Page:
History of Somerville Central Hook
& Ladder Company No. 1
In the summer of 1880, several
members of the Somerville Engine Company #1 decided there was a need in
Somerville for a hook and ladder truck. They resigned from the Engine Company
and together with several other volunteers, organized Central Hook &
Ladder Company #1 in June of that year with 18 charter members.
A hand-drawn ladder truck
was purchased with money raised by the sale of $5.00 bonds in Somerville
and Raritan. Later these bonds were paid off with interest. The truck was
housed in a small frame building on Union Street, rent for which was paid
by the members. This first truck was sold to Roselle in 1896 and a hand-drawn
"Wonder" truck was purchased.
At this time, a movement
was started to procure larger quarters. Entertainment, minstrel shows,
and card parties were held to raise funds, and finally a lot was purchased
on Division Street. A three-story brick building was erected and dedicated
in 1902. Entire cost of the building was $6,500. The truck room was on
the first floor and a public pool and billiards room was on the second
floor, a source of income to help pay for the building. Meetings were held
on the third floor. To raise additional monies, the Hooks used their team
and dump truck to collect garbage in town, and it was the duty of the Treasurer
to collect 25 cents a week from each customer.
The second apparatus was sold
to Port Reading in 1909 and a horse-drawn Seagrave hook and ladder truck
was purchased. Horses were stalled in the rear of the truck room and their
harness hung from the ceiling with ropes and pulleys in front of the truck.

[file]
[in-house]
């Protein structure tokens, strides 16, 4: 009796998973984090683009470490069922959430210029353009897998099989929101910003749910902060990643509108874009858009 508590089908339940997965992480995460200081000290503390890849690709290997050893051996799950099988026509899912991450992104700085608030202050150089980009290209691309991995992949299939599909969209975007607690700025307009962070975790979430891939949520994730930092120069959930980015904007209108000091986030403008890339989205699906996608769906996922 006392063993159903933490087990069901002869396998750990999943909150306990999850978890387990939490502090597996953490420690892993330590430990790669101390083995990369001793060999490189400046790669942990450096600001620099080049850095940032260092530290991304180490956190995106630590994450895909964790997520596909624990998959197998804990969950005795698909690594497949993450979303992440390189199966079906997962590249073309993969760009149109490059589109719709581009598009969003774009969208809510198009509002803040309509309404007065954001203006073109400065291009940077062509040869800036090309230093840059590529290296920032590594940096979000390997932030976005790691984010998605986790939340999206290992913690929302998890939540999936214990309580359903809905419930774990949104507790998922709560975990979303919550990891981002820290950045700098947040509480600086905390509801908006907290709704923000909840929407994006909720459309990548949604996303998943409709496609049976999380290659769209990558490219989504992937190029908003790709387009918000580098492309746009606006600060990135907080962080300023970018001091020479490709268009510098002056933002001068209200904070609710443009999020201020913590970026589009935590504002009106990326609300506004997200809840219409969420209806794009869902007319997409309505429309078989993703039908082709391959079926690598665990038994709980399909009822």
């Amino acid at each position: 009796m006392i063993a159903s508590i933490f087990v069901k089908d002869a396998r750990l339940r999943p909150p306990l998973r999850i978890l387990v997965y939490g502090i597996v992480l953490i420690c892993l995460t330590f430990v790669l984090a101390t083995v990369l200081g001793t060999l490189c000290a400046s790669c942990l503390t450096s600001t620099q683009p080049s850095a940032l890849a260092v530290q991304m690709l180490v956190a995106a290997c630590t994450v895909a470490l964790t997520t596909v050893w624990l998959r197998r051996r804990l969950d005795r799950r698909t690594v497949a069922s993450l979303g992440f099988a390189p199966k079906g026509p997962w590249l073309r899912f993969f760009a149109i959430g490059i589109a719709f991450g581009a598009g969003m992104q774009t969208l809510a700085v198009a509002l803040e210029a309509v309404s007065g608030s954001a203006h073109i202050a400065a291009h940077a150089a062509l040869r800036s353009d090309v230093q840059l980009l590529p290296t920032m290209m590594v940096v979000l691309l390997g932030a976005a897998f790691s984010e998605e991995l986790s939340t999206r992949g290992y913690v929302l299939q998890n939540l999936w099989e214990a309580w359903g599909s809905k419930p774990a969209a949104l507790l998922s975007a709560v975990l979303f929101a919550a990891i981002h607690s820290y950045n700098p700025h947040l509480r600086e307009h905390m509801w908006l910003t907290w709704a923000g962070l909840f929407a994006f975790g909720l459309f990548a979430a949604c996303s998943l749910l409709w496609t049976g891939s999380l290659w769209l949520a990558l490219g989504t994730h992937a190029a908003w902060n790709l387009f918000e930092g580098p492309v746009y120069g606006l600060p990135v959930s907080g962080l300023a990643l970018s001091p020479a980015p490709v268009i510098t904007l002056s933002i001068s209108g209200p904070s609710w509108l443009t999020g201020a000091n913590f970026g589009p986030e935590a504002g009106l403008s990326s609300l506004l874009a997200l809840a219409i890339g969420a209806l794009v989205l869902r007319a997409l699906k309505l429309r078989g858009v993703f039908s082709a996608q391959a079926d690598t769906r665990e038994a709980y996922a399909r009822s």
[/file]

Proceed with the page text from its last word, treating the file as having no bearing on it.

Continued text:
When an alarm sounded, horses were brought to the front of the truck and
the harness dropped and buckled in a matter of seconds. The last team of
Tom and Jerry was retired to the Harry Doyle farm in Neshanic in 1924.
That year, the Company received
from the Borough a motorized Seagrave truck with a booster tank and complete
set of wooden ladders, the largest being a 50-footer. A custom was started
by the council at that time to replace each truck every 20 years, so in
1945 the Seagrave was replaced with a Peter-Pirsch 65-foot aerial truck.
In 1965, this truck was sold to the Borough of Raritan, and we received
a 100-foot Seagrave aerial, which will extend to the top floor of our highest
building. In parade competition, this truck won many trophies together
with the fine showing of the men in line. In May of 1984, the Hooks accepted
delivery of a new 100-foot Seagrave aerial which features a totally enclosed
cab, extensive compartmentalization and updated equipment and is still
in service today.
Family names that have been
prominent in the life of the Hooks for two generations and longer are:
Varley; Hardgrove; Gunzelman; Henderson; Kinney; Rostron; Miller; Adams;
Starner; Angelakos; and Sutphen. As the years pass by, may the Hooks continue
to enlist dedicated men who will carry on the high traditions of the Somerville
Hook & Ladder Company Today